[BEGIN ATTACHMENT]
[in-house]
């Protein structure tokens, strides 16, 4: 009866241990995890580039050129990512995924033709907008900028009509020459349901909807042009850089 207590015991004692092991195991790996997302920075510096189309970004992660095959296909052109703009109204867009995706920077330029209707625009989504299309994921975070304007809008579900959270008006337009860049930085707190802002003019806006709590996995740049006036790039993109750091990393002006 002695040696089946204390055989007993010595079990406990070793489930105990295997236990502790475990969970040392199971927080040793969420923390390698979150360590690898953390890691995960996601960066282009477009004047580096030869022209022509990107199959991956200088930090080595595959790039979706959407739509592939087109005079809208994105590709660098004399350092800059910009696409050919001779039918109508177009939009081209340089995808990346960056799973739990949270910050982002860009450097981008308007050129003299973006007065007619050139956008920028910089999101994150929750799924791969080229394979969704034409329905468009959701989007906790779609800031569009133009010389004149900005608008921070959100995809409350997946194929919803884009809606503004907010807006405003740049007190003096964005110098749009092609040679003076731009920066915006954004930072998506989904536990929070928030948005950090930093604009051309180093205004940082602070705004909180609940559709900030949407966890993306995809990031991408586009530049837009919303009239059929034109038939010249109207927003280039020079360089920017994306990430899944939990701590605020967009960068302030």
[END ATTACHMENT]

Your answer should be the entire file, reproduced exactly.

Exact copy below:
[in-house]
């Protein structure tokens, strides 16, 4: 009866241990995890580039050129990512995924033709907008900028009509020459349901909807042009850089 207590015991004692092991195991790996997302920075510096189309970004992660095959296909052109703009109204867009995706920077330029209707625009989504299309994921975070304007809008579900959270008006337009860049930085707190802002003019806006709590996995740049006036790039993109750091990393002006 002695040696089946204390055989007993010595079990406990070793489930105990295997236990502790475990969970040392199971927080040793969420923390390698979150360590690898953390890691995960996601960066282009477009004047580096030869022209022509990107199959991956200088930090080595595959790039979706959407739509592939087109005079809208994105590709660098004399350092800059910009696409050919001779039918109508177009939009081209340089995808990346960056799973739990949270910050982002860009450097981008308007050129003299973006007065007619050139956008920028910089999101994150929750799924791969080229394979969704034409329905468009959701989007906790779609800031569009133009010389004149900005608008921070959100995809409350997946194929919803884009809606503004907010807006405003740049007190003096964005110098749009092609040679003076731009920066915006954004930072998506989904536990929070928030948005950090930093604009051309180093205004940082602070705004909180609940559709900030949407966890993306995809990031991408586009530049837009919303009239059929034109038939010249109207927003280039020079360089920017994306990430899944939990701590605020967009960068302030």